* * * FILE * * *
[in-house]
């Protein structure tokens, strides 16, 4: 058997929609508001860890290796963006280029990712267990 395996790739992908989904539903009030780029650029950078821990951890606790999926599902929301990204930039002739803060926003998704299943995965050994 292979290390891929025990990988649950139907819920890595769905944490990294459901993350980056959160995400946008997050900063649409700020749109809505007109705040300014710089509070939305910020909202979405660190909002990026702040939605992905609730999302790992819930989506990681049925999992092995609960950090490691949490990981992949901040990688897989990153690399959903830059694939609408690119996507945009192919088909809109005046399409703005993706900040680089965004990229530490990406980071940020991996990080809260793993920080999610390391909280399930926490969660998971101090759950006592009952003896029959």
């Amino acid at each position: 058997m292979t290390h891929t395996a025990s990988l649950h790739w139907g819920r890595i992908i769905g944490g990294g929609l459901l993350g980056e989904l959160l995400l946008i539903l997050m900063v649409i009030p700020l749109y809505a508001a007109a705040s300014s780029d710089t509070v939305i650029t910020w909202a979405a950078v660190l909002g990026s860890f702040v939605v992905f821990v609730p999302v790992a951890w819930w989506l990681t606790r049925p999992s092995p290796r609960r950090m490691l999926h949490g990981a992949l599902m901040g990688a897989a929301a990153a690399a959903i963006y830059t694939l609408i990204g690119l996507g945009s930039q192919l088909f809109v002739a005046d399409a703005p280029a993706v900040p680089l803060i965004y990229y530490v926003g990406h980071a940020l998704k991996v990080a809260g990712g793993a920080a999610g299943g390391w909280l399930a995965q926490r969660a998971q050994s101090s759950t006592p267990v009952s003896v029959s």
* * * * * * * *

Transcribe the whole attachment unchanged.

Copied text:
[in-house]
């Protein structure tokens, strides 16, 4: 058997929609508001860890290796963006280029990712267990 395996790739992908989904539903009030780029650029950078821990951890606790999926599902929301990204930039002739803060926003998704299943995965050994 292979290390891929025990990988649950139907819920890595769905944490990294459901993350980056959160995400946008997050900063649409700020749109809505007109705040300014710089509070939305910020909202979405660190909002990026702040939605992905609730999302790992819930989506990681049925999992092995609960950090490691949490990981992949901040990688897989990153690399959903830059694939609408690119996507945009192919088909809109005046399409703005993706900040680089965004990229530490990406980071940020991996990080809260793993920080999610390391909280399930926490969660998971101090759950006592009952003896029959």
């Amino acid at each position: 058997m292979t290390h891929t395996a025990s990988l649950h790739w139907g819920r890595i992908i769905g944490g990294g929609l459901l993350g980056e989904l959160l995400l946008i539903l997050m900063v649409i009030p700020l749109y809505a508001a007109a705040s300014s780029d710089t509070v939305i650029t910020w909202a979405a950078v660190l909002g990026s860890f702040v939605v992905f821990v609730p999302v790992a951890w819930w989506l990681t606790r049925p999992s092995p290796r609960r950090m490691l999926h949490g990981a992949l599902m901040g990688a897989a929301a990153a690399a959903i963006y830059t694939l609408i990204g690119l996507g945009s930039q192919l088909f809109v002739a005046d399409a703005p280029a993706v900040p680089l803060i965004y990229y530490v926003g990406h980071a940020l998704k991996v990080a809260g990712g793993a920080a999610g299943g390391w909280l399930a995965q926490r969660a998971q050994s101090s759950t006592p267990v009952s003896v029959s």